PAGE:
Furthermore, Article 17 of the LFPIORPI provides that all acts, transactions and services carried out by financial entities will be considered vulnerable activities, including: 

    • any activities related to gambling, raffles and lottery activities;
    • the issuance and trade, concurrent or professional, rendering of services through service cards, pre-paid cards and all those that constitute instruments for storing monetary value, not issued or sold by financial entities;
    • customary and professional trading of precious metals, precious stones, jewellery or watches;
    • trading or distribution of cars, aircrafts or vessels, whether new or used pre-owned;
    • the rendering of independent professional services, when rendered or provided to a client or on behalf of them;
    • the rendering of services related to the legal authority to attest documents, such as Notary Publics;
    • the creation of personal rights related to the use or enjoyment of real estate properties. 

    These vulnerable activities shall be subject to identification and therefore, to submission to the SHCP of the corresponding notice, provided that they are carried out under the terms and amounts determined for each particular case.  

    Under Article 18 of the LFPIORPI, financial entities engaged in vulnerable activities are obligated to perform the following: 

    • identify clients and users with whom they carry out their own activities subject to supervision and verification of their identity based on credentials or official documentation, as well as copies of the documentation;  
    • where a business relationship is established, the client or user will be requested to provide information about their activity or occupation, based on, among others, the registration and update of activities presented for the purposes of the Federal Taxpayer Registry;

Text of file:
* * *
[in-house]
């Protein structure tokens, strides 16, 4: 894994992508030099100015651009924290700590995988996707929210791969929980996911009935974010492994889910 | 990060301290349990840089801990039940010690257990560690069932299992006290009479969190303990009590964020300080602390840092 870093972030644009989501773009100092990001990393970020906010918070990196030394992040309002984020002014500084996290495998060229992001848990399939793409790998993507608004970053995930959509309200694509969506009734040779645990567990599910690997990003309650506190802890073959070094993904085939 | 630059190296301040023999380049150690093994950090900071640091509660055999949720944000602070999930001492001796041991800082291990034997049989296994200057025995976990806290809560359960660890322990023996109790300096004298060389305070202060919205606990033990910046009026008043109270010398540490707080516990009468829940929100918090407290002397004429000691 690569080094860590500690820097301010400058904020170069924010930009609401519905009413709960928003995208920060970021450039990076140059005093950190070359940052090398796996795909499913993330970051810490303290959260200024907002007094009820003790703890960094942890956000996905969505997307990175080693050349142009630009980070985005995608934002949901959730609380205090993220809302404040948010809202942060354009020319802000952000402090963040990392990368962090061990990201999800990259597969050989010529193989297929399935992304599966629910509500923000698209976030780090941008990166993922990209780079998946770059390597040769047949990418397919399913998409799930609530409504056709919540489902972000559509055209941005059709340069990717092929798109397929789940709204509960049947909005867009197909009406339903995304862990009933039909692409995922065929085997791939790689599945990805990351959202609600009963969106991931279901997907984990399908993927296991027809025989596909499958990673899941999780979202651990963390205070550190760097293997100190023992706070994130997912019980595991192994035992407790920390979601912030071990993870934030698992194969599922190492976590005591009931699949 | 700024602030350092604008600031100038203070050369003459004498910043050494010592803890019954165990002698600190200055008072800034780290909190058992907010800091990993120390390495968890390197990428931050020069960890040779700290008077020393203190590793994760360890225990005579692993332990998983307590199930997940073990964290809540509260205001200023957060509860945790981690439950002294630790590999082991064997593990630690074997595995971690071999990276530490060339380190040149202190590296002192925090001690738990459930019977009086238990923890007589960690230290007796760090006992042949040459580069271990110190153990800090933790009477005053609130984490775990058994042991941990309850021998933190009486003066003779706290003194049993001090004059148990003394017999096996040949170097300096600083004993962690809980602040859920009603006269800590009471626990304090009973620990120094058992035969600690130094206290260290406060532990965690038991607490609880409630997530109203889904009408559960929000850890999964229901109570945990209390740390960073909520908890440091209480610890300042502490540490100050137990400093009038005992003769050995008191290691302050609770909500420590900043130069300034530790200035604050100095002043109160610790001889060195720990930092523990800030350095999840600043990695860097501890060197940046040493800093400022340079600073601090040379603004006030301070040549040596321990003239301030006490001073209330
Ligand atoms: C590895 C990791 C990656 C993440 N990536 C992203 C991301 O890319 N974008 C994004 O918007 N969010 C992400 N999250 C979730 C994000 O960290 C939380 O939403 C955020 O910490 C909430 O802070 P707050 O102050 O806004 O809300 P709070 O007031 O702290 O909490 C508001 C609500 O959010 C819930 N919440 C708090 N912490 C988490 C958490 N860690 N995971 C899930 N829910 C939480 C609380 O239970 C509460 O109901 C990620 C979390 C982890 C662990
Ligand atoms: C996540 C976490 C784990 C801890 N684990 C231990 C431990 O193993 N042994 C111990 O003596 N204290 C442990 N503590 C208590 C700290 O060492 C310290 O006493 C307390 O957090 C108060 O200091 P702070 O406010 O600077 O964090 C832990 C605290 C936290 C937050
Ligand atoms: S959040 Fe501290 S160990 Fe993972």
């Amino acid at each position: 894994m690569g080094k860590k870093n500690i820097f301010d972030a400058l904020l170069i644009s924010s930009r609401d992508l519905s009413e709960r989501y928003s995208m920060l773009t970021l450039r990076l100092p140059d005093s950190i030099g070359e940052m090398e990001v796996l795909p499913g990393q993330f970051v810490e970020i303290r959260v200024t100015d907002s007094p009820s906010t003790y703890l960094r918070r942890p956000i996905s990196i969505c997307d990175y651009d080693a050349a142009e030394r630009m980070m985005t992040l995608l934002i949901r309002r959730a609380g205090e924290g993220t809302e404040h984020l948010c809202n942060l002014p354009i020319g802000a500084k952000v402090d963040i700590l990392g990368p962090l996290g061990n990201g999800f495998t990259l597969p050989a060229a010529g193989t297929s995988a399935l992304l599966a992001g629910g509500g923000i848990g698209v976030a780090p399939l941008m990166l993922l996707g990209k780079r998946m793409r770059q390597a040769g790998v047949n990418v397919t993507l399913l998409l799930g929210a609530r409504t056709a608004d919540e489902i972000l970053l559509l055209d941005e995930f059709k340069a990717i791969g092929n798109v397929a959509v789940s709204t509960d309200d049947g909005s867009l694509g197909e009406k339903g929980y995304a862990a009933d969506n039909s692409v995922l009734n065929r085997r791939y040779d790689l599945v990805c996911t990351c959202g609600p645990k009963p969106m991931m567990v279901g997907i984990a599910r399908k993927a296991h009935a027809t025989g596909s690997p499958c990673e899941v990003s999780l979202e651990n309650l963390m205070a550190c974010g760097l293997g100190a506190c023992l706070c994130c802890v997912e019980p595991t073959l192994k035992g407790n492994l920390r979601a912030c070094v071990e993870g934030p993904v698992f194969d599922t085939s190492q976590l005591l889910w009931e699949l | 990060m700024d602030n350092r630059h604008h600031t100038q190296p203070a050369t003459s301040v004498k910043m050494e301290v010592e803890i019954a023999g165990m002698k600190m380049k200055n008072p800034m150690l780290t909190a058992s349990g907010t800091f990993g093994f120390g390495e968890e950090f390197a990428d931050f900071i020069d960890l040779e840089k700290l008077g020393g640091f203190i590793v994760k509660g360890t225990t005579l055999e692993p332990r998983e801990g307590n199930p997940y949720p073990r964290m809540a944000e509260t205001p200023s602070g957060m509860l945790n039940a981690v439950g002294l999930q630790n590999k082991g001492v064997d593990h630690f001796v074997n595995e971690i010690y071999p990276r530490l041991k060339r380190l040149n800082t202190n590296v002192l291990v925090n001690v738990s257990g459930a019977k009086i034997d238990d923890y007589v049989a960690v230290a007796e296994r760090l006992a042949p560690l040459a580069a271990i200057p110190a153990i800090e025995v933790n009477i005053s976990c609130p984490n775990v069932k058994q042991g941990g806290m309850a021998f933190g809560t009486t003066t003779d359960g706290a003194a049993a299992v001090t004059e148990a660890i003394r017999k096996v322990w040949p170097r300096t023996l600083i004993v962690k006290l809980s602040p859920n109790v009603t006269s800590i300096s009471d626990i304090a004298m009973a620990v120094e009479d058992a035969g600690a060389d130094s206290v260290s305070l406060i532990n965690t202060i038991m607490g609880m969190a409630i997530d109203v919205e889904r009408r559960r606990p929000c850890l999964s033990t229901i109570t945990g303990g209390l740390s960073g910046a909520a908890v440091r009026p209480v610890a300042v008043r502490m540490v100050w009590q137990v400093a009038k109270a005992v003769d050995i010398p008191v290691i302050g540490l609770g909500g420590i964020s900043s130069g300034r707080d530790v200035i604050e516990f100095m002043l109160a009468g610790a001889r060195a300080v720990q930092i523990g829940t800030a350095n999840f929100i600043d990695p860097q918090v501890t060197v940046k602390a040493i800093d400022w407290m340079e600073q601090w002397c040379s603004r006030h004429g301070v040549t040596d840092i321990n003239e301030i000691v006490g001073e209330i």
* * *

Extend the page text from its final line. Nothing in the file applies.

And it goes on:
• request the client or user to participate in a vulnerable activities information assessment about whether they have knowledge of a beneficiary’s existence and, where appropriate, exhibit official documentation that let them be identified, if it is within their powerotherwise, it will declare that it does not possess such documentation. Such information and documentation must be preserved in a physical or electronic format, for a term of five years beginning from the date of the completion of the vulnerable activity, unless the laws of the subject of the federal entities establish a different deadline; 
    • to guard, protect and avoid the destruction or concealment of information and documentation that supports the vulnerable activity, as well as the one that identifies its clients or users; and  
    • provide the necessary facilities for verification visits to be carried out in the provisions of the LFPIORPIand 
    • present the Notices to the Secretariat at a time and a manner, which is consistent with the provisions under the LFPIORPI. 
  • How OneTrust Helps

    OneTrust Vendorpedia simplifies third-party risk management by combining automation with aggregated vendor research to streamline the vendor engagement lifecycle, from onboarding to offboarding. The platform helps organizations conduct faster and more in-depth security and privacy reviews. 

    Vendorpedia is backed by the world’s largest and most up-to-date database of privacy and security laws, frameworks, and standards, which directly power and enrich OneTrust Vendorpedia. Research is generated by 30 in-house security and privacy experts and a network of 500 lawyers across 300 jurisdictions.  

    For additional details on Vendorpedia, read more here. 

Want to learn more? Login to the full DataGuidance platform.

About OneTrust

OneTrust is the #1 most widely used privacy, security and third-party risk technology platform trusted by more than 3,000 companies to comply with the CCPA, GDPR, ISO27001 and hundreds of the world’s privacy and security laws. OneTrust's three primary offerings include OneTrust Privacy Management Software, OneTrust PreferenceChoice™ consent and preference management software, and OneTrust Vendorpedia™ third-party risk management software and vendor risk exchange. To learn more, visit or connect on LinkedIn, Twitter and Facebook.